Okpokwasili’s singing voice, in contrast, is pure, crystalline, and mercifully free of vocal manipulations. The songs, by Okpokwasili, add a melancholy and tender note, though how these tender melodies relate to the general theme is hard to understand. One of the girls is a relative innocent; the other, shall we say, rather advanced for an eleven-year old, ready with advice about orgasms and blow-jobs and masturbation. She’s also cruel and abusive. Her tirades become increasingly unhinged, until they start to tip over into the realm of derangement. (The piece is told more from the point of view of the other girl, which leads one to suspect that Okpokwasili identifies with this gentler, more wide-eyed perspective.)

The final element is a kind of chorus; Okpokwasili repeats the question, “Am I awake?,” over and over, like a mantra. How much of what Okpokwasili is showing us is imagined, how much is real? The décor is intimate; a corner of the large nave of St. Mark’s church has been framed off by white curtains, leaving a small square gently illuminated by small lamps, scattered at Okpokwasili’s feet. This could all be taking place in Okpokwasili’s childhood bedroom. There is no other décor; the soundscape, by Peter Born, consists mainly of street sounds, alternating with a kind of drone. Each element of Bronx Gothic is engrossing in itself, but it can be difficult to understand the logic that ties them together. Eventually the alternation between recitation, movement, and sung passages becomes predictable–the piece holds no more secrets or surprises. Storytelling wins out: all we care about is knowing what happened next. Okpokwasili’s extrardinary intensity and rangy physicality are what keeps us engaged.

***

Olga Smirnova and Semyon Chudin in Diamonds. Photo by Elena Fetisova
Olga Smirnova and Semyon Chudin in Diamonds.
Photo by Elena Fetisova

Nothing could be more removed from the claustrophobic world of Bronx Gothic than a live broadcast of Georges Balanchine’s Jewels from the Bolshoi. I still haven’t quite gotten over the magic of being able to watch a performance taking place thousands of miles away as it happens. And the Bolshoi is a jewel of a theatre. Before the show begins, we get to wander through its halls and marvel at its helicopter-sized chandeliers. Is there anything more beautiful than a great opera house? In one of the intermissions, the Bolshoi’s multilingual and attractive press spokesperson, Katya Novikova, interviewed the company’s artistic director, Sergei Filin, who suffered a brutal acid attack a year ago. His vision is partially impaired and he wears giant sunglasses, but he still cuts a trim, handsome figure. Asked about the program, he simply repeated a line about how the Bolshoi dancers were the real jewels. Then, when one of the dancers came out to be interviewed, he looked at her proudly and, at one point, pushed the microphone closer to her mouth and placed an arm around her.  The gesture was both amicable and faintly paternalistic, and the message was clear: “I am still in control here, and these dancers are my pride and joy.”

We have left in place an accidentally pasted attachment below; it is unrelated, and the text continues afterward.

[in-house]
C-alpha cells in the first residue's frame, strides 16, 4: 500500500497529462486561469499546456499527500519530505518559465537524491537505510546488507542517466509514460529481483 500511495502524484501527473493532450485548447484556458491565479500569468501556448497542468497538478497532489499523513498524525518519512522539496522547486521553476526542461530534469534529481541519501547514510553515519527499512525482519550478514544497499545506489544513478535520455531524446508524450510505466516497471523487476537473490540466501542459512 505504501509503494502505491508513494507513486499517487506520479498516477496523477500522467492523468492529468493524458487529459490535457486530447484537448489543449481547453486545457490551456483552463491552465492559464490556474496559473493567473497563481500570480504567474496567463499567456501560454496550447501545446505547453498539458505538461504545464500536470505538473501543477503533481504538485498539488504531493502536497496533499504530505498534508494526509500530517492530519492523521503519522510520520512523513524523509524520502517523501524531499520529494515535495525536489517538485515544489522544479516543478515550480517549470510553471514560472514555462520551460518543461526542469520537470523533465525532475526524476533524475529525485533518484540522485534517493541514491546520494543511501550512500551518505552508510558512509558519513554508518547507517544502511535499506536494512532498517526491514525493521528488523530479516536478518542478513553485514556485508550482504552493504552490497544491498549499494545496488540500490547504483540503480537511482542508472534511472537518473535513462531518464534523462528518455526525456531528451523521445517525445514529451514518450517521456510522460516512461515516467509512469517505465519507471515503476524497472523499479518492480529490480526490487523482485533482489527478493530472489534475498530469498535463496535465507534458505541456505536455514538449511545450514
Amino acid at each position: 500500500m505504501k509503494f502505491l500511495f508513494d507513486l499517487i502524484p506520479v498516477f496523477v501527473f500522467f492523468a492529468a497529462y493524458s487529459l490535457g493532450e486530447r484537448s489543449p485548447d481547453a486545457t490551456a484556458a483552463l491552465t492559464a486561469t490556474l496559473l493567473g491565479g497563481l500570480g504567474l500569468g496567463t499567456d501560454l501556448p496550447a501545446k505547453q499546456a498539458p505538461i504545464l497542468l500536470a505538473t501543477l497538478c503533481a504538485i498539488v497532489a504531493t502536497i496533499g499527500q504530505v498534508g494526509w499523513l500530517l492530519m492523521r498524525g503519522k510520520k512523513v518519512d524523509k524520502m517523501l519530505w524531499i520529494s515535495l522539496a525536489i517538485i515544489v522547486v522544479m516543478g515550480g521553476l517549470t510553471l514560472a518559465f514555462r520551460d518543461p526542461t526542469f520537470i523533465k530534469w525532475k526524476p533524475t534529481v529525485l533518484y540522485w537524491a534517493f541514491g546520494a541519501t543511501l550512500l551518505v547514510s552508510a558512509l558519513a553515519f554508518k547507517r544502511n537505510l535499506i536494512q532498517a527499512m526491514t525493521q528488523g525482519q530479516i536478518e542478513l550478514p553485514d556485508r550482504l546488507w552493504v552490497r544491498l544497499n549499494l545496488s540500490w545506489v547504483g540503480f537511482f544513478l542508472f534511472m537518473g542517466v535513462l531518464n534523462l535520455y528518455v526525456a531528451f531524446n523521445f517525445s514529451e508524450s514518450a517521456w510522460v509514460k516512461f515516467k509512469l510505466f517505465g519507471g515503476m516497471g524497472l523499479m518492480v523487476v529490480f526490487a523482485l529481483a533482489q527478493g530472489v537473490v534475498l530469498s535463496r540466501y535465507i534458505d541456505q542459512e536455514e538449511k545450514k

The Bolshoi has been performing Jewels since 2012, when it was staged for the company by Sandra Jennings, Merrill Ashley, and Paul Boos, all of whom danced for Balanchine. Despite differences in style, the Bolshoi’s Jewels looks and feels like the same ballet we see in New York, more so than when it was danced by the Paris Opéra a few years back. Te weakest of the three parts was Rubies—unsurprisingly—where the dancing looked more pert and steppy than jazzy. The syncopation wasn’t syncopated enough, the rhythms not sharp enough. In the amazonian soloist role—nightclub femme fatale— Ekaterina Shipulina lacked the almost masculine brashness and physical daring needed to maximize Balanchine’s oblique, off-balance lines. Shipulina was solid and accurate, but too vertical, not brassy enough.

The men in Rubies—and lest we forget, the central male role was created for Edward Villella—looked more like frolicking fauns than little bulls scampering down the streets of Queens, one step ahead of the police. The opening ballet, Emeralds, fared better in terms of atmosphere, mainly because of the dancers’ plush use of their upper bodies (New York City Ballet, take heed!). But Anastasia Stashkevich was behind the beat most of the time, and this had the effect of flattening out the choreography and making it seem more banal than it is. Bot Stashkevich and the other ballerina, Anna Tikhomirova, gave almost syllabic interpretations of the steps, with few moments of tension, delay, or accelleration. On the other hand, in the first pas de deux, in which the man and woman find themselves lost in a kind of metaphoric forest, Tikhomirova and her partner Ivan Alexeyev created an aura of chivalric romance that felt just right.